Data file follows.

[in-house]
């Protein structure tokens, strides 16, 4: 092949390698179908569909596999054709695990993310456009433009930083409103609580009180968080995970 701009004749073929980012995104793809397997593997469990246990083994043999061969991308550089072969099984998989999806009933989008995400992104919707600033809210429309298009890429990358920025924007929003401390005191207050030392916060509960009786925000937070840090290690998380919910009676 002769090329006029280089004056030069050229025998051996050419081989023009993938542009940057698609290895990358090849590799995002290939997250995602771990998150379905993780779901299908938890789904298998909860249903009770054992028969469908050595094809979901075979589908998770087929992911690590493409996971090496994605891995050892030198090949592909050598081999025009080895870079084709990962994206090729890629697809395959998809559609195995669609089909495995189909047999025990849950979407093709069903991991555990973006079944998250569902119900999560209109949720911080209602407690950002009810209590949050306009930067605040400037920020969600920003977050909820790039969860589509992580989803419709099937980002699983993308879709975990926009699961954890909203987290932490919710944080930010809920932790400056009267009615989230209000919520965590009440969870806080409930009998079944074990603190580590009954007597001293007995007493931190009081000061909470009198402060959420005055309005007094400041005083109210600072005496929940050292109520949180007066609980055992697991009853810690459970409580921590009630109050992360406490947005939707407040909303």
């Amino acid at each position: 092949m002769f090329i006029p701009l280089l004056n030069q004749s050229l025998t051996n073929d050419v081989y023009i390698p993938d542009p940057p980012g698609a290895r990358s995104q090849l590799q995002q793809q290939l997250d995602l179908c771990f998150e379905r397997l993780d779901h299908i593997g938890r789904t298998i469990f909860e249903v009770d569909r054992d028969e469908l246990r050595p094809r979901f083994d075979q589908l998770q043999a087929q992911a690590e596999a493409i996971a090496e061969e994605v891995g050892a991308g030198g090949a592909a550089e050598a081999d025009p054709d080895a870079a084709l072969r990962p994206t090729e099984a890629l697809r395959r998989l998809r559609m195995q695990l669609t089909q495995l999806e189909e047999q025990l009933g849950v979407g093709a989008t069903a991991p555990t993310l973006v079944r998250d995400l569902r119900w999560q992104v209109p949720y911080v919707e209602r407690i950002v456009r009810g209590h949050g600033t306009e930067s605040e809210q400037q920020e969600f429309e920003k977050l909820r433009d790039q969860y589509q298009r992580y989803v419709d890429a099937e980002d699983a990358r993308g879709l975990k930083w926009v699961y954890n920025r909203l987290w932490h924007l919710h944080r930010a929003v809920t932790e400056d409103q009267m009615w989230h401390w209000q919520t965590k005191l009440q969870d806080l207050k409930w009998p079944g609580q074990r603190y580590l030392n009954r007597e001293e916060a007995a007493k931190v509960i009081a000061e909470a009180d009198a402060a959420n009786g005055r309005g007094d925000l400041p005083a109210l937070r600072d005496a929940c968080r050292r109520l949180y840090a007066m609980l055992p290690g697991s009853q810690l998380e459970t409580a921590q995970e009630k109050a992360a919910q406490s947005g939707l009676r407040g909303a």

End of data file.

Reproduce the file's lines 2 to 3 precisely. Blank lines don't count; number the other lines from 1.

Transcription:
């Protein structure tokens, strides 16, 4: 092949390698179908569909596999054709695990993310456009433009930083409103609580009180968080995970 701009004749073929980012995104793809397997593997469990246990083994043999061969991308550089072969099984998989999806009933989008995400992104919707600033809210429309298009890429990358920025924007929003401390005191207050030392916060509960009786925000937070840090290690998380919910009676 002769090329006029280089004056030069050229025998051996050419081989023009993938542009940057698609290895990358090849590799995002290939997250995602771990998150379905993780779901299908938890789904298998909860249903009770054992028969469908050595094809979901075979589908998770087929992911690590493409996971090496994605891995050892030198090949592909050598081999025009080895870079084709990962994206090729890629697809395959998809559609195995669609089909495995189909047999025990849950979407093709069903991991555990973006079944998250569902119900999560209109949720911080209602407690950002009810209590949050306009930067605040400037920020969600920003977050909820790039969860589509992580989803419709099937980002699983993308879709975990926009699961954890909203987290932490919710944080930010809920932790400056009267009615989230209000919520965590009440969870806080409930009998079944074990603190580590009954007597001293007995007493931190009081000061909470009198402060959420005055309005007094400041005083109210600072005496929940050292109520949180007066609980055992697991009853810690459970409580921590009630109050992360406490947005939707407040909303």
């Amino acid at each position: 092949m002769f090329i006029p701009l280089l004056n030069q004749s050229l025998t051996n073929d050419v081989y023009i390698p993938d542009p940057p980012g698609a290895r990358s995104q090849l590799q995002q793809q290939l997250d995602l179908c771990f998150e379905r397997l993780d779901h299908i593997g938890r789904t298998i469990f909860e249903v009770d569909r054992d028969e469908l246990r050595p094809r979901f083994d075979q589908l998770q043999a087929q992911a690590e596999a493409i996971a090496e061969e994605v891995g050892a991308g030198g090949a592909a550089e050598a081999d025009p054709d080895a870079a084709l072969r990962p994206t090729e099984a890629l697809r395959r998989l998809r559609m195995q695990l669609t089909q495995l999806e189909e047999q025990l009933g849950v979407g093709a989008t069903a991991p555990t993310l973006v079944r998250d995400l569902r119900w999560q992104v209109p949720y911080v919707e209602r407690i950002v456009r009810g209590h949050g600033t306009e930067s605040e809210q400037q920020e969600f429309e920003k977050l909820r433009d790039q969860y589509q298009r992580y989803v419709d890429a099937e980002d699983a990358r993308g879709l975990k930083w926009v699961y954890n920025r909203l987290w932490h924007l919710h944080r930010a929003v809920t932790e400056d409103q009267m009615w989230h401390w209000q919520t965590k005191l009440q969870d806080l207050k409930w009998p079944g609580q074990r603190y580590l030392n009954r007597e001293e916060a007995a007493k931190v509960i009081a000061e909470a009180d009198a402060a959420n009786g005055r309005g007094d925000l400041p005083a109210l937070r600072d005496a929940c968080r050292r109520l949180y840090a007066m609980l055992p290690g697991s009853q810690l998380e459970t409580a921590q995970e009630k109050a992360a919910q406490s947005g939707l009676r407040g909303a």